Before and after weaving

The job of the master weaver began long before weaving could start. Woollen and silk threads of different thicknesses and quality had to be ordered in sufficient quantity to complete the whole job. Because there was little by way of ready-made supplies, thread had to be dyed, again in sufficient quantity to complete the job, as otherwise a new batch of dyed thread might not match what had been used before. There is as yet no way to tell where any particular master bought his materials and it is hard to trace the source of the dyes used.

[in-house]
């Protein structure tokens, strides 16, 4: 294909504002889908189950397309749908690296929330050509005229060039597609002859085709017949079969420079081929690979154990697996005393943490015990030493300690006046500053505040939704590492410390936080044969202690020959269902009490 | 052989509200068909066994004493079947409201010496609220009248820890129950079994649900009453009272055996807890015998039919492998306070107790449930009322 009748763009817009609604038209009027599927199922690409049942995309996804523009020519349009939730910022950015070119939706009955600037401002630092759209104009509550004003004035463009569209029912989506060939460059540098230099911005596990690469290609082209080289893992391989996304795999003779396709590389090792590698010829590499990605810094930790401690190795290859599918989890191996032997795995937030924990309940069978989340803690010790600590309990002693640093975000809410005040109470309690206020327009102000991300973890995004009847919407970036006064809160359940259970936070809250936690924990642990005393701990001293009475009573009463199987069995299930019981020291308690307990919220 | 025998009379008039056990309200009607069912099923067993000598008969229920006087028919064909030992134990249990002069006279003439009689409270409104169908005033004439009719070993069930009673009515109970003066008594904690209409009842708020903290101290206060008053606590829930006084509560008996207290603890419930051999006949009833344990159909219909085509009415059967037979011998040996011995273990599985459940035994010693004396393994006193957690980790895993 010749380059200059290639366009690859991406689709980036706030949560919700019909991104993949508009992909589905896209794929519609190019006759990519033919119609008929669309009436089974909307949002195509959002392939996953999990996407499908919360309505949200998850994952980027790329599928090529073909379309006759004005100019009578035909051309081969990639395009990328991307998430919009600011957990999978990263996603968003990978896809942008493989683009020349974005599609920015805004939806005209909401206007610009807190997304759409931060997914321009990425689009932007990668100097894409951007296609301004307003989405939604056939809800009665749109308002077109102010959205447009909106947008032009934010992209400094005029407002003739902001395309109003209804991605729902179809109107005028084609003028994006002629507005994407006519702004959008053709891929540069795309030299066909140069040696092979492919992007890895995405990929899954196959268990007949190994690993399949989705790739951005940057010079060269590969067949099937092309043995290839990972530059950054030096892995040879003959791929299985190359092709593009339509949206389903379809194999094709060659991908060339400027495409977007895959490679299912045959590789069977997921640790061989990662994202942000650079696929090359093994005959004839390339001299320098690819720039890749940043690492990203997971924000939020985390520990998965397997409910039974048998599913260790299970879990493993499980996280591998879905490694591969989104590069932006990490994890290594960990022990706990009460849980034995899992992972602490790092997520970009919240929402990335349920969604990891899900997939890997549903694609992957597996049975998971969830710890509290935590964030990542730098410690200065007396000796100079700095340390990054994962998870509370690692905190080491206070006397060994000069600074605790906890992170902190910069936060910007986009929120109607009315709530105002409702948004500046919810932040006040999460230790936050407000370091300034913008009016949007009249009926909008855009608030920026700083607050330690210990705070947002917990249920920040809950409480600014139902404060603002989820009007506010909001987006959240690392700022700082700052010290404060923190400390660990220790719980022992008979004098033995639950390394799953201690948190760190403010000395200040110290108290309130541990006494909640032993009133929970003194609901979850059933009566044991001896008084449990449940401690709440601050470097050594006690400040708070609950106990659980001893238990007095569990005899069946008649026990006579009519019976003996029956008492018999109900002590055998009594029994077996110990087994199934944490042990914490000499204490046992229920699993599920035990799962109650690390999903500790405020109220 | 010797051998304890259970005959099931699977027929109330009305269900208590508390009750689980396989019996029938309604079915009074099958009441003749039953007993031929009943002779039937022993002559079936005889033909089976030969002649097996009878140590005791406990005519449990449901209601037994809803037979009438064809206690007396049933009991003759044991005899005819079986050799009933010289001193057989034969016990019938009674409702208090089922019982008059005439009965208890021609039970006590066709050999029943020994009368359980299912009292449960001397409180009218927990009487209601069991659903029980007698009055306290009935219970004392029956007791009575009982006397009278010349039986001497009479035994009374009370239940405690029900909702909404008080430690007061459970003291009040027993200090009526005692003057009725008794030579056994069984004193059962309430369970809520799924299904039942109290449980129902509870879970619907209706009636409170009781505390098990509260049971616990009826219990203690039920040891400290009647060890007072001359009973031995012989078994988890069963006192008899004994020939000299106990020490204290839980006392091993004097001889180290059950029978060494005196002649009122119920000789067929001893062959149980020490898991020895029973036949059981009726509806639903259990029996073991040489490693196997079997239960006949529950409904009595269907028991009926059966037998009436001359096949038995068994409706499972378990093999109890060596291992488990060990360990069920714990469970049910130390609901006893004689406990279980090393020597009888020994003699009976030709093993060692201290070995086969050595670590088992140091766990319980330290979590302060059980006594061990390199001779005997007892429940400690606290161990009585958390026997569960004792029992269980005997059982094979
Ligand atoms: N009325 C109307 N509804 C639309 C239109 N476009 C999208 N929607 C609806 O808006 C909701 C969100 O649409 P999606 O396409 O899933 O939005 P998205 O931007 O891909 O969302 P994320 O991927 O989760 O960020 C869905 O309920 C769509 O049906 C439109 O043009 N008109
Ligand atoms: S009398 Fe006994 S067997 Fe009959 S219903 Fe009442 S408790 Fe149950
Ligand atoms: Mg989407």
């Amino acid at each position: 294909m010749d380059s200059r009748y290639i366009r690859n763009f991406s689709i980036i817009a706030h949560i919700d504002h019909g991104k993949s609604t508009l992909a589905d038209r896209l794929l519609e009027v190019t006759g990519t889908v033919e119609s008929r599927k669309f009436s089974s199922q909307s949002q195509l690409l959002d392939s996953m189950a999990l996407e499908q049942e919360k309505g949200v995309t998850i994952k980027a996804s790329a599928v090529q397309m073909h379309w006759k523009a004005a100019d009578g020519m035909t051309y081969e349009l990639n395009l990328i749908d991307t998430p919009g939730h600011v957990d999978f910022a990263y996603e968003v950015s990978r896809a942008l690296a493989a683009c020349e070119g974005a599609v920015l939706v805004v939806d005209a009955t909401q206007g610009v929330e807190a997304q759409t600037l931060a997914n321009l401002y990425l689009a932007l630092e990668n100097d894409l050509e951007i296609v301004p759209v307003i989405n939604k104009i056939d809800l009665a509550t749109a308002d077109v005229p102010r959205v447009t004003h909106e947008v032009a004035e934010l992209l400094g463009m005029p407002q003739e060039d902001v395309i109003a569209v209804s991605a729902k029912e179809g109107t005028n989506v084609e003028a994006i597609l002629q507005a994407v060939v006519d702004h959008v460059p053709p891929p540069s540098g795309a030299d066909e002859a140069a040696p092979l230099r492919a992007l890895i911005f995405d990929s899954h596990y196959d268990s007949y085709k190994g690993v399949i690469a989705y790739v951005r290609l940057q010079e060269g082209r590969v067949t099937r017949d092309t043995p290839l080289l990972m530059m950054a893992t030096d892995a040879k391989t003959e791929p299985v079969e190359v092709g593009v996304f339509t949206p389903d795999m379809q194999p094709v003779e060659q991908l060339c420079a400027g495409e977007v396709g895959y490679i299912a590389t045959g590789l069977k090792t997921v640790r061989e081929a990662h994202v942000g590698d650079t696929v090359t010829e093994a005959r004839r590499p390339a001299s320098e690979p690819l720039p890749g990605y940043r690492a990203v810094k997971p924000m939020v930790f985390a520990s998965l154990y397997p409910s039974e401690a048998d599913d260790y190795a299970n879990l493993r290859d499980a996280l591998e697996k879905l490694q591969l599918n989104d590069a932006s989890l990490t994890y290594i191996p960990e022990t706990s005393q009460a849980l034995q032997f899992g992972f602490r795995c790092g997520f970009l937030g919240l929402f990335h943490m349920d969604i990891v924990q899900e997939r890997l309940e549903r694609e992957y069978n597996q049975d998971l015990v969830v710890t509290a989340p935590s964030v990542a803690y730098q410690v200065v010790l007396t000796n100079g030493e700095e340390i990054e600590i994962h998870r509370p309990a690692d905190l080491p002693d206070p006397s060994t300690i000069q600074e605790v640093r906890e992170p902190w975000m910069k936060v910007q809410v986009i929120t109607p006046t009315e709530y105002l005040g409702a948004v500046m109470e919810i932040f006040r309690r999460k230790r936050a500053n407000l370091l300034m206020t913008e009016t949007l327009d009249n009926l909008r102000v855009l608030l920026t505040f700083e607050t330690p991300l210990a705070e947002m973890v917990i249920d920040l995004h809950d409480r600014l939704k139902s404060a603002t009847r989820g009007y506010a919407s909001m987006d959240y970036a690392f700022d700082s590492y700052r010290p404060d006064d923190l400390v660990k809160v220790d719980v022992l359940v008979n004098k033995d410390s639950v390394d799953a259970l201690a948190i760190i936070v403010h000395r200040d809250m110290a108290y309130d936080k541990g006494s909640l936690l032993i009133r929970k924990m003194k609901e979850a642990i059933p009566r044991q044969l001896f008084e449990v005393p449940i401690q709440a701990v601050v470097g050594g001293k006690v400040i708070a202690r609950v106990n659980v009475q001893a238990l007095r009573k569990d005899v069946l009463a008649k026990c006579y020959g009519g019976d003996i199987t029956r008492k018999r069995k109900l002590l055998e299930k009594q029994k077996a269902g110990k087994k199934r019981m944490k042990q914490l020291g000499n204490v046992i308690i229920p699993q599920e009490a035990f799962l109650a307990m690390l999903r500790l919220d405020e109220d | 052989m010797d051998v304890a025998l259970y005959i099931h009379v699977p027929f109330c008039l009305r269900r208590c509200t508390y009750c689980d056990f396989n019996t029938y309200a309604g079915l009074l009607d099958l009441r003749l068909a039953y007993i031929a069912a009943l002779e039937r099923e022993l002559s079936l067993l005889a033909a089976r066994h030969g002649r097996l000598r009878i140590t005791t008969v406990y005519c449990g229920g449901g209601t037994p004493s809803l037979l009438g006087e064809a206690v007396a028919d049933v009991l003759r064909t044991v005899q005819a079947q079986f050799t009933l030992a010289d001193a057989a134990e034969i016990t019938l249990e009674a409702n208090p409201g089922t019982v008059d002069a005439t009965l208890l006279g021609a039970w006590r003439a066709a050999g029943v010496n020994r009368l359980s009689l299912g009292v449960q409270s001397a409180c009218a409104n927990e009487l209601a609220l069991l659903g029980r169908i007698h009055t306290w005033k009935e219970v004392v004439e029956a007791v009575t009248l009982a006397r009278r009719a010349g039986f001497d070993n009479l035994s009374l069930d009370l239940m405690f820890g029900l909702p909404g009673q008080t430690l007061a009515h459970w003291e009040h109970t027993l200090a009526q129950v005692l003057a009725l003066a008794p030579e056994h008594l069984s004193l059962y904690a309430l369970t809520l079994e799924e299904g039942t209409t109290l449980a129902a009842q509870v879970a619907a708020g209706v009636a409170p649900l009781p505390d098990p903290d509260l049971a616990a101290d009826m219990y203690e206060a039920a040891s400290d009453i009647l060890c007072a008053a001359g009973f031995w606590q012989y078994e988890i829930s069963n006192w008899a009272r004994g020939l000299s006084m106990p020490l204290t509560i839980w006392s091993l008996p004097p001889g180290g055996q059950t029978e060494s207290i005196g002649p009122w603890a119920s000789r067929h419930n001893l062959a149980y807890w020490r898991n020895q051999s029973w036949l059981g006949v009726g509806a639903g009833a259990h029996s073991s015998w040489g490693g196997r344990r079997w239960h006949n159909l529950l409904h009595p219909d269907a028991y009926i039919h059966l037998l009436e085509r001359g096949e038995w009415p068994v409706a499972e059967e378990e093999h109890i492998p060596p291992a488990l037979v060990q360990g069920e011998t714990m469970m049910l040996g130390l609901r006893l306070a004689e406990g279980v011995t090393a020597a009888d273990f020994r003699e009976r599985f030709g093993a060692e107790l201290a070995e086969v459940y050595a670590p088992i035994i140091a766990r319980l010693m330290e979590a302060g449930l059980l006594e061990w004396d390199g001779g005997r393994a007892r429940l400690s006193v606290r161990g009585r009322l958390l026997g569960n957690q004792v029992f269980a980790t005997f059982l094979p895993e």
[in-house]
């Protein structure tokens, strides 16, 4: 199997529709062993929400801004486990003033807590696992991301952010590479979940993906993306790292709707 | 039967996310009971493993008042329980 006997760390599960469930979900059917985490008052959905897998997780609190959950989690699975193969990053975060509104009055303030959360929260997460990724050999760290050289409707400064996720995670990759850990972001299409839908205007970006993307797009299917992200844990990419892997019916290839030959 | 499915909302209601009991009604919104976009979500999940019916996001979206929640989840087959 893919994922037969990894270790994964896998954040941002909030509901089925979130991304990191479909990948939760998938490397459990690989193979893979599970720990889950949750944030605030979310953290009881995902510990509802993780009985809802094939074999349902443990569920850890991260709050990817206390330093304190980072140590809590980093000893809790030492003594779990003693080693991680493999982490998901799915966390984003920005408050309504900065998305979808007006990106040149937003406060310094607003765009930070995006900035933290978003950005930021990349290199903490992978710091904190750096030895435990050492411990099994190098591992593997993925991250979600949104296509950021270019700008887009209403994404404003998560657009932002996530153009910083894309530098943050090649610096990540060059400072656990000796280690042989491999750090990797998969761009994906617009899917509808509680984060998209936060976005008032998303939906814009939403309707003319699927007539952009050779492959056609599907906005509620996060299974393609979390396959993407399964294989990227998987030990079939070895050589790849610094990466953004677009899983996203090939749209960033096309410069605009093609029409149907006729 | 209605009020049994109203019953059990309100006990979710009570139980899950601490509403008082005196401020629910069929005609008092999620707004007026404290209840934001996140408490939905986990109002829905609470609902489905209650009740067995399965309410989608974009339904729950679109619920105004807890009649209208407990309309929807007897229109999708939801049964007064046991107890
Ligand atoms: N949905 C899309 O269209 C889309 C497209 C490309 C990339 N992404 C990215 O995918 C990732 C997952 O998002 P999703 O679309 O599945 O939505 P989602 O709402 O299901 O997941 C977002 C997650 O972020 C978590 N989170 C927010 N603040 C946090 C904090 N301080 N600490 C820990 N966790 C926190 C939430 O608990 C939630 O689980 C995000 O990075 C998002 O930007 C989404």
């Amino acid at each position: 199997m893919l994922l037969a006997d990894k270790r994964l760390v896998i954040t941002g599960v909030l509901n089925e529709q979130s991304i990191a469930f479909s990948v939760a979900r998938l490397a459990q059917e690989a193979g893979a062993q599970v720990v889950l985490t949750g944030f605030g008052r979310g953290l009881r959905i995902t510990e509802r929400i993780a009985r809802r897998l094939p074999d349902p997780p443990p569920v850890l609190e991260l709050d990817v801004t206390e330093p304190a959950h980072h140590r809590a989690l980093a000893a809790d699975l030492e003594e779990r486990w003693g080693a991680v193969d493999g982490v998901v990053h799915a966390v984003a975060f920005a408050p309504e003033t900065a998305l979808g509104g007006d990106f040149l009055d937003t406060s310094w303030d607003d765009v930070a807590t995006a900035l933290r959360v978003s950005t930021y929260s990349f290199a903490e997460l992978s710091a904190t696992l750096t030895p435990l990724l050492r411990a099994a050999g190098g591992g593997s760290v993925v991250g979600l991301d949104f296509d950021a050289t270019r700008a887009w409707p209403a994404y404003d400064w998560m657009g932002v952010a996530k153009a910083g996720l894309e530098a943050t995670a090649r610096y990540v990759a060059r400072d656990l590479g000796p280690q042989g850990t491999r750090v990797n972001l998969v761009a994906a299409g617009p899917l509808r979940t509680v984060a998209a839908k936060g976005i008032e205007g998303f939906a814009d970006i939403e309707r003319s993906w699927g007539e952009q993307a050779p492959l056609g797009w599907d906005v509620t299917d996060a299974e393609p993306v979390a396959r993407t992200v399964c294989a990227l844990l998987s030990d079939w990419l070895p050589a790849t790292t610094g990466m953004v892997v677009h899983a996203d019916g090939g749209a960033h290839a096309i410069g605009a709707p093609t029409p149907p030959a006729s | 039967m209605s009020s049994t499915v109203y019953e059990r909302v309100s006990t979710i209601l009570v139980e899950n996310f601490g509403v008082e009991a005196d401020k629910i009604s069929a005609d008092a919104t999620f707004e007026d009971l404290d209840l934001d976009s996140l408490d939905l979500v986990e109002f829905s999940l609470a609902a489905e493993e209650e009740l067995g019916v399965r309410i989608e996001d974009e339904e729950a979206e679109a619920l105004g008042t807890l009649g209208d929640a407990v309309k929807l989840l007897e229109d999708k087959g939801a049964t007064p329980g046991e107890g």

Finished tapestries were generally lined with canvas, at least for part of their length. This provided protection from dirt and damp from the walls and gave them extra strength. Usually colours are brighter on the back, having been hidden from the light. The reverse side may look rather messy, with threads sticking out. The weaver did not bother to cut his thread but simply moved the shuttle across to the next patch of the same colour.


Image["t.1-1953"]
Image["t.1-1953"]

Read more about tapestry weaving:

http://www.metmuseum.org/toah/hd/tapm/hd_tapm.htm http://www.artic.edu/aic/collections/exhibitions/divineart/tapdesign

Previous | Next


The Fitzwilliam Museum : Before and after weaving

You are in: Online Resources > Online Exhibitions > Sheldon > How is tapestry woven? > ...